PNS Daily Newscast - February 23, 2018 

As the NRA doubles down on "good guys with guns," the Broward County Sheriff admits an armed deputy did not engage with the Parkland school shooter. Also on our nationwide rundown: workers across the nation will spend part of their weekend defending the American Dream; and a study says the Lone Star State is distorting Texas history lessons.

Daily Newscasts

Workers Rally to Oppose Labor Nominee

Gabe Morgan, 32BJ SEIU, leads a rally of low-wage workers in Philadelphia on Monday. (32BJ SEIU)
Gabe Morgan, 32BJ SEIU, leads a rally of low-wage workers in Philadelphia on Monday. (32BJ SEIU)
February 14, 2017

PITTSBURGH – Workers in the Fight for 15 movement rallied on Monday in opposition to Labor Secretary nominee Andrew Puzder. More than two-dozen protests were held around the country.

In Philadelphia and Pittsburgh, fast-food cooks, building cleaners, security officers and others gathered outside fast-food restaurants, calling on the U.S. Senate to reject President Trump's pick for Labor.

Gabe Morgan, vice president of Local 32BJ SEIU in Pennsylvania and Delaware, says the Labor Department is supposed to "foster, promote and develop the welfare of the wage earners of the United States."

"This is a fast-food CEO who objects to paying people minimum wage, has been investigated by OSHA 96 times, and opposes overtime pay," he said. "He's really the opposite of everything the Department of Labor was originally created to do."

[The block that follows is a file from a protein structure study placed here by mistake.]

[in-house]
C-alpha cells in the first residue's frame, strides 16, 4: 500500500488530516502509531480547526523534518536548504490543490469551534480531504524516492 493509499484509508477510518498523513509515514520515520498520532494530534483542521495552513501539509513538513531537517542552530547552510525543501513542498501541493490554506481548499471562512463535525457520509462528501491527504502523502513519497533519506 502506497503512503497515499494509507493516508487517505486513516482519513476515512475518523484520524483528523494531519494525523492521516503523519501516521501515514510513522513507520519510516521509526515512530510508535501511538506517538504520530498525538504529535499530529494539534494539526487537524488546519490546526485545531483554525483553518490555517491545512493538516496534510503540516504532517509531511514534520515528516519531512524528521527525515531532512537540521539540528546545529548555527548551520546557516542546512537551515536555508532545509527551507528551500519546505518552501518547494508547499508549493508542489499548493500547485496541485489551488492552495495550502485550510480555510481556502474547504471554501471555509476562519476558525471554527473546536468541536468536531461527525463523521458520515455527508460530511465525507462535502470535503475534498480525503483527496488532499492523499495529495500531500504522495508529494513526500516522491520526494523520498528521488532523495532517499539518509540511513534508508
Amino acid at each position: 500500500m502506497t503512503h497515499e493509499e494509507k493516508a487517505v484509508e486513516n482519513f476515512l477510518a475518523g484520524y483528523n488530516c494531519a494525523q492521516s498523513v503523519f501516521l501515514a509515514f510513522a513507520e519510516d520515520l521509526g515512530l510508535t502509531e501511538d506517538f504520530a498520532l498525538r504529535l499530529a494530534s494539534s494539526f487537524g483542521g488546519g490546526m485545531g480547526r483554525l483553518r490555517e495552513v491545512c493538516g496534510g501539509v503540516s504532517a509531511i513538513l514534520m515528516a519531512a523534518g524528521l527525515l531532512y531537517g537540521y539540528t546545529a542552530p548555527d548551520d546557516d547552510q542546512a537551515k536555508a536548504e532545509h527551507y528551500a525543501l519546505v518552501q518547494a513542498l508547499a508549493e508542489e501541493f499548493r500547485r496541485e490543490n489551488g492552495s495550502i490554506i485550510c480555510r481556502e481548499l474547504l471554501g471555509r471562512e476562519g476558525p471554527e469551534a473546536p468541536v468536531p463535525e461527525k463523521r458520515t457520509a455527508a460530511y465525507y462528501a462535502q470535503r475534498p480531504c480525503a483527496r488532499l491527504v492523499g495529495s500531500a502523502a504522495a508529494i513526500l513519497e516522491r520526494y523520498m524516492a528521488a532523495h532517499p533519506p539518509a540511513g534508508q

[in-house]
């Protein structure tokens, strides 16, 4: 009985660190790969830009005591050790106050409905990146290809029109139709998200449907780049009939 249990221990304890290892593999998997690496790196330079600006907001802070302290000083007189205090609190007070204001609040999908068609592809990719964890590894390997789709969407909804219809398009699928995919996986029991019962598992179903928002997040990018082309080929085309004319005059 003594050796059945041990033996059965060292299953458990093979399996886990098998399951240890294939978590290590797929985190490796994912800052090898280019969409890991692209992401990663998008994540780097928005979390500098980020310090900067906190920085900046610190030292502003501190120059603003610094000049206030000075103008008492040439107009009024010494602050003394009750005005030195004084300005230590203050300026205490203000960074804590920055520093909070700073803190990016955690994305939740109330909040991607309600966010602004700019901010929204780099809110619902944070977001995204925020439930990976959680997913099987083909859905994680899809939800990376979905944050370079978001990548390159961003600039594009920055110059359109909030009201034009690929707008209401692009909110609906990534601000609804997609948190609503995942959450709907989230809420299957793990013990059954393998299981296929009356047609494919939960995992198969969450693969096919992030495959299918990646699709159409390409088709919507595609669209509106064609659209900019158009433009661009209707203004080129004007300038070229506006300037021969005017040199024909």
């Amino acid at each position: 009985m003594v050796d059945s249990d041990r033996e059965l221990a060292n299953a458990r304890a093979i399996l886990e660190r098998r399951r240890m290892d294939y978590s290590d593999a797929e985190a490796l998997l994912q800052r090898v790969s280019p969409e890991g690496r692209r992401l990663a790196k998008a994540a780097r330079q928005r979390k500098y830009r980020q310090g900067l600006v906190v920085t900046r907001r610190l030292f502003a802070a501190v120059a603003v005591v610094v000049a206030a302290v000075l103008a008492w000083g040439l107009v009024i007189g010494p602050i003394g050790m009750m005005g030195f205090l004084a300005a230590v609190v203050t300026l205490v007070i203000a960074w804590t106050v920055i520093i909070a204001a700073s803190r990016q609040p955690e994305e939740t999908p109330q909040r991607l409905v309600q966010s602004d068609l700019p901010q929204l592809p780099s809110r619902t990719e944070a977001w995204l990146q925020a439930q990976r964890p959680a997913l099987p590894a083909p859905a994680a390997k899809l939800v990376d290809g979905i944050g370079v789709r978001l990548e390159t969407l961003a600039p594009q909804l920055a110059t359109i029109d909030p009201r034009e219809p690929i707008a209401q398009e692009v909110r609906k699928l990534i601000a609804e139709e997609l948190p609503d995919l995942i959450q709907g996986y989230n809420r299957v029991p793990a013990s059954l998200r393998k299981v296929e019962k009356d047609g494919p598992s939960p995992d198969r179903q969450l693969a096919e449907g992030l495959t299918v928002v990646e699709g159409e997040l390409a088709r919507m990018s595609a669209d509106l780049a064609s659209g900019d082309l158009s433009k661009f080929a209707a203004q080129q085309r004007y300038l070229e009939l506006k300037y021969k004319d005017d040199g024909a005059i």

Republican Senator Lamar Alexander, chair of the Health, Education, Labor and Pensions Committee, has called Puzder "a business leader who understands how excessive regulation can destroy jobs."

But Steve Kelly, a commercial building worker with 32BJ in Pittsburgh, says the problem for workers is not regulations. For workers at Puzder's restaurants, the biggest problem is a minimum wage that hasn't gone up in years.

"I've heard stories from many workers who work in fast-food restaurants and other businesses where they're saying, 'You know, $7.25, $8 an hour, you cannot survive on that,'" he said.

The National Employment Law Project estimates that the low pay Puzder gives his workers is costing taxpayers $250 million a year in public assistance like food stamps.

Morgan notes that the nominee supports repeal of the Affordable Care Act and cuts to Medicaid, programs Puzder's own workers rely on for their health care.

"Workers in this country need more, not less," he added. "And no one has more directly worked to take things away from hard-working people at their jobs than this guy."

Puzder's confirmation hearing is scheduled for this Thursday.

Andrea Sears, Public News Service - PA